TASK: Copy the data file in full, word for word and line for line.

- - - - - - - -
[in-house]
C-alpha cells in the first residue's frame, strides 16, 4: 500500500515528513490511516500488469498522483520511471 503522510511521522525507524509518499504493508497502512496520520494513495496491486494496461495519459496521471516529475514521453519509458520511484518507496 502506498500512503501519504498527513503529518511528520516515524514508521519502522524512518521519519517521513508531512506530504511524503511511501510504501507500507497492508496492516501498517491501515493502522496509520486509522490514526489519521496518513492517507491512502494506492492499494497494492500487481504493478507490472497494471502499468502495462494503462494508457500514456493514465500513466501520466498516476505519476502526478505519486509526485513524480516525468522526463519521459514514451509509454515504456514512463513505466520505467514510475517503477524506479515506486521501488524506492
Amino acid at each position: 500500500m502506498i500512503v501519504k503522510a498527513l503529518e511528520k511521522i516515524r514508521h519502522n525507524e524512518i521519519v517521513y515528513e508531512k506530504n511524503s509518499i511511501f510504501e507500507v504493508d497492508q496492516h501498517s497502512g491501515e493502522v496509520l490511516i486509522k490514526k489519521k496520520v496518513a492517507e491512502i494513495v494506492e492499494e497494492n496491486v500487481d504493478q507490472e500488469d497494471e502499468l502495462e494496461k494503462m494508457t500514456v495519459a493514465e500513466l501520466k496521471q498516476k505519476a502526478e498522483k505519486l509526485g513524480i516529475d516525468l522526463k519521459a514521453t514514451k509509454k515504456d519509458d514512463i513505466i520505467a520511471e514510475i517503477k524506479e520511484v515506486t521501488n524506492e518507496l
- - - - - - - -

[in-house]
C-alpha cells in the first residue's frame, strides 16, 4: 500500500515528513490511516500488469498522483520511471 503522510511521522525507524509518499504493508497502512496520520494513495496491486494496461495519459496521471516529475514521453519509458520511484518507496 502506498500512503501519504498527513503529518511528520516515524514508521519502522524512518521519519517521513508531512506530504511524503511511501510504501507500507497492508496492516501498517491501515493502522496509520486509522490514526489519521496518513492517507491512502494506492492499494497494492500487481504493478507490472497494471502499468502495462494503462494508457500514456493514465500513466501520466498516476505519476502526478505519486509526485513524480516525468522526463519521459514514451509509454515504456514512463513505466520505467514510475517503477524506479515506486521501488524506492
Amino acid at each position: 500500500m502506498i500512503v501519504k503522510a498527513l503529518e511528520k511521522i516515524r514508521h519502522n525507524e524512518i521519519v517521513y515528513e508531512k506530504n511524503s509518499i511511501f510504501e507500507v504493508d497492508q496492516h501498517s497502512g491501515e493502522v496509520l490511516i486509522k490514526k489519521k496520520v496518513a492517507e491512502i494513495v494506492e492499494e497494492n496491486v500487481d504493478q507490472e500488469d497494471e502499468l502495462e494496461k494503462m494508457t500514456v495519459a493514465e500513466l501520466k496521471q498516476k505519476a502526478e498522483k505519486l509526485g513524480i516529475d516525468l522526463k519521459a514521453t514514451k509509454k515504456d519509458d514512463i513505466i520505467a520511471e514510475i517503477k524506479e520511484v515506486t521501488n524506492e518507496l